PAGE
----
David Royden is a Partner with Laytons Solicitors and Head of Employment Law, Manchester, UK

Laytons Solicitors is a national law practice specialising in all aspects of Company and Commercial Law

Laytons Solicitors, 22 St John Street, Manchester M3 4EB.
Tel: +44 (0) 161 834 2100
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Dismissal on grounds of Unlawful Discrimination

Where dismissed employees have made a complaint under the legislation relating to discrimination on grounds of sex, race, disability, religion or belief or sexual orientation and are also eligible to make a complaint of unfair dismissal they should do so, even if it is thought that the reason for dismissal was an unlawful act of discrimination.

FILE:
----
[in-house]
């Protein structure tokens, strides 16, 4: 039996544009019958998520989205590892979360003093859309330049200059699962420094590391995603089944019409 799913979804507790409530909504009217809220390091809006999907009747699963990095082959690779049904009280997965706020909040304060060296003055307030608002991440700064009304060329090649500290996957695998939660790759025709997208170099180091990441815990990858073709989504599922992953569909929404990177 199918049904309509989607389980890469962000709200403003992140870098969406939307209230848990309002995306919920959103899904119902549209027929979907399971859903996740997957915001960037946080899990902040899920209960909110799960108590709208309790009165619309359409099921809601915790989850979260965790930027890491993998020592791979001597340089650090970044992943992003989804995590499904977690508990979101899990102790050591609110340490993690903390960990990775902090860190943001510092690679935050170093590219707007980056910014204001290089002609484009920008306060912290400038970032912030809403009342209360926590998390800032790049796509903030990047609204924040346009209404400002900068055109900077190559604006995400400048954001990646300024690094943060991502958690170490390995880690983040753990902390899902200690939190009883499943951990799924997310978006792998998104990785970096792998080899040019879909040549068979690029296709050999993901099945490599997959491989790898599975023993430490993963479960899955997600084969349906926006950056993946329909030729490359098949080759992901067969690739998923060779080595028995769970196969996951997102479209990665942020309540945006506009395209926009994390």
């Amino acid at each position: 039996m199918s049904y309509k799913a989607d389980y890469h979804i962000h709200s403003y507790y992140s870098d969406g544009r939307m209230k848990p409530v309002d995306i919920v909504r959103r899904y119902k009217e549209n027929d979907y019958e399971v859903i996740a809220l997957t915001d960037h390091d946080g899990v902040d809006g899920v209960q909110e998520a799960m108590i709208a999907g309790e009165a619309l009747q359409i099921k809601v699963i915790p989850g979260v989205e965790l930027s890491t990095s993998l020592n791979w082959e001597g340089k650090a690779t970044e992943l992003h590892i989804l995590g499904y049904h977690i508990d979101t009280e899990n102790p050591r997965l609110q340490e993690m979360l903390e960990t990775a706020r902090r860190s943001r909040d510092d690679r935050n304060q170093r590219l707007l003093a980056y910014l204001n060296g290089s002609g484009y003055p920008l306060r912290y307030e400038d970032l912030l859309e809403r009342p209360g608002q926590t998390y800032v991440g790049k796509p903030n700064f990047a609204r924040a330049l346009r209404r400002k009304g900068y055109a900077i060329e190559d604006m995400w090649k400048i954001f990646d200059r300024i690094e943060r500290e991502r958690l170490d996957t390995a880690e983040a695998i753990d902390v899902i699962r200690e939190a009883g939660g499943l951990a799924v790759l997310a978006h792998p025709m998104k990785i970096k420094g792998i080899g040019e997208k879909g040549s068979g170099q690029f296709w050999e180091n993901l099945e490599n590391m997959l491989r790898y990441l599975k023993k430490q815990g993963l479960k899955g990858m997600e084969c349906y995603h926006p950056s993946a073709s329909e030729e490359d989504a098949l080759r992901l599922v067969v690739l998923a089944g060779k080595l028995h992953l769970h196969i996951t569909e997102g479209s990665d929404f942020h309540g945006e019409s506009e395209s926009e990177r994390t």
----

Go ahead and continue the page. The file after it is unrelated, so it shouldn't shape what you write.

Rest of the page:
In employment it is unlawful to discriminate against women, men or married persons in recruitment, promotion, access to benefits and dismissal.

There are two kinds of sex discrimination: direct and indirect.


An employer discriminates directly against a person if, on the grounds of that persons sex, the employer treats that person less favourably than another. To establish discrimination it is not sufficient to show certain treatment is different, it must be shown to be both:

  • less favourable than the treatment which was (or would be) accorded to a person of the opposite sex, and
  • less favourable because of the gender of the person involved.